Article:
This week, Mark Oshiro, TJ Klune, and Lauren Shippen discuss mental health representation; Mari Mancusi and Henry Clark have a fiery launch; Andrea Beaty and David Roberts honor Iggy Day; and Barbara McClintock gives a fur-miliar nursery rhyme a facelift.
Commemorating Mental Health Awareness month, Tor Teen presented a virtual panel, “Empathy over Stigma: A Conversation on Mental Health Representation in YA,” on May 18. The Crowdcast livestream featured (from l.) Mark Oshiro (Anger Is a Gift and the forthcoming Each of Us a Desert), TJ Klune (The House in the Cerulean Sea and the forthcoming The Extraordinaries), and Lauren Shippen (The Infinite Noise and the forthcoming A Neon Darkness) in conversation. The authors discussed writing about different types of mental health issues, the significance of representation, their personal relationships with mental health and respective coping strategies, and normalizing therapy and seeking help both in YA and in life.
Here Be Dragons
On May 19, BookPeople in Austin, Tex., hosted a dragon-themed digital launch party featuring Little, Brown middle grade authors Mari Mancusi (Dragon Ops) and Henry Clark (What We Found in the Corn Maze and How It Saved a Dragon). Over Zoom, Mancusi and Clark discussed their favorite dragons in pop culture and the disparities between their dragon depictions, read excerpts from their respective novels, hinted at their next projects, and played several rounds of dragon-themed trivia with guests.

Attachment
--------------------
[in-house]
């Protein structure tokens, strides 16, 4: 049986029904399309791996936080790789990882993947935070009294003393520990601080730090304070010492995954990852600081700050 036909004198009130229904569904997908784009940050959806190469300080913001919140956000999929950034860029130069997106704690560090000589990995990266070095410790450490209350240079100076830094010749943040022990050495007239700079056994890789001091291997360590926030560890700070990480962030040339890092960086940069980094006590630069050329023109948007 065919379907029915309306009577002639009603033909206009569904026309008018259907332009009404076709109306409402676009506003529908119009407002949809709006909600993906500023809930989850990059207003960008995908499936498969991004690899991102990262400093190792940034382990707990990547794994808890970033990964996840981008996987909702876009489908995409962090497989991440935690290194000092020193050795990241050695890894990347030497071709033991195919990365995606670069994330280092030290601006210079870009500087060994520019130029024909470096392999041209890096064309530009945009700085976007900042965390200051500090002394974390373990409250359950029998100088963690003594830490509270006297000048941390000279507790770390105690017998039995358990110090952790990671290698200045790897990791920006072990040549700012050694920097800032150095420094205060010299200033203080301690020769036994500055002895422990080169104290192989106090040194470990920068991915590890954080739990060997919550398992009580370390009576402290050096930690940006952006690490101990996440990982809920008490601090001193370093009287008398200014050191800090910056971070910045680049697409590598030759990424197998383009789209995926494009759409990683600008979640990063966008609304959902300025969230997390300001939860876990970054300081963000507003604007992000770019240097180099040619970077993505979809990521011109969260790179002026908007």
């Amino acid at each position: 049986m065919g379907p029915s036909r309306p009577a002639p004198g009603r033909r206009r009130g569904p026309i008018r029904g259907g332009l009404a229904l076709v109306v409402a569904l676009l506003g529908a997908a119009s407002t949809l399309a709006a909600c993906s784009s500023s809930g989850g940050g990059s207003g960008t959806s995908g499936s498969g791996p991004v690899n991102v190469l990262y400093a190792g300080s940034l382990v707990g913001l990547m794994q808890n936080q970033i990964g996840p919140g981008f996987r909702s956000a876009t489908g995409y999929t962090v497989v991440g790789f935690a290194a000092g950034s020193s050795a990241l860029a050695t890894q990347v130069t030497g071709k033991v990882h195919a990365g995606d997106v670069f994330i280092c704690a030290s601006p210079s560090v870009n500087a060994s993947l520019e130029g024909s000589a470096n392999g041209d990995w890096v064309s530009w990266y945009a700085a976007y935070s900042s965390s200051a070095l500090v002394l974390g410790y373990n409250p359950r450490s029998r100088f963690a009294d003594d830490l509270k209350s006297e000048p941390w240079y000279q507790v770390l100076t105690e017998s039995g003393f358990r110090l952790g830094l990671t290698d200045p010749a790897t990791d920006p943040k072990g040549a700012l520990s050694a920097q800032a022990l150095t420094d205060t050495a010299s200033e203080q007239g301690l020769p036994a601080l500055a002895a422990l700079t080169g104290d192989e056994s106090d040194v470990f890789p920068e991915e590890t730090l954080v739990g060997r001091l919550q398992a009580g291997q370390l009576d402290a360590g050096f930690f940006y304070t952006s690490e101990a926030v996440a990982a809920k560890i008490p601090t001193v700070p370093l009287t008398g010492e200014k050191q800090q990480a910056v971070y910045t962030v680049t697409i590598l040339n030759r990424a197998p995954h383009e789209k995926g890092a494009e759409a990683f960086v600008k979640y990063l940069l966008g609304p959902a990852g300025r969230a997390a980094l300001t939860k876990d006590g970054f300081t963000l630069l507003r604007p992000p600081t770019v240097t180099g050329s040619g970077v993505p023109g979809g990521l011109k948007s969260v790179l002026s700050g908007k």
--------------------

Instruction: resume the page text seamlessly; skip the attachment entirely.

Gettin’ Iggy with It
To launch the latest chapter book in the bestselling Questioneers series, Iggy Peck and the Mysterious Mansion (Abrams), author Andrea Beaty and illustrator David Roberts held a virtual publication celebration called Iggy Day. Beaty read from the book, Roberts gave a drawing demonstration of the titular character, and a couple of guests visited to share their expertise. Pictured here, SLJ’s 2017 school librarian of the year Tamiko Brown discusses book recommendations with the author-illustrator team.
What’s New Pussycat?
Earlier this month, Boogie Down Books, a Bronx-based “bookstore without walls,” held a storytime event in the digital space with author-illustrator Barbara McClintock. McClintock read her latest picture book, Three Little Kittens (Scholastic Press), a reimagining of the classic anthropomorphic nursery rhyme attributed to Eliza Lee Cabot Follen. McClintock continued with a tour of her studio, demonstrating how she draws creative inspiration from her surroundings.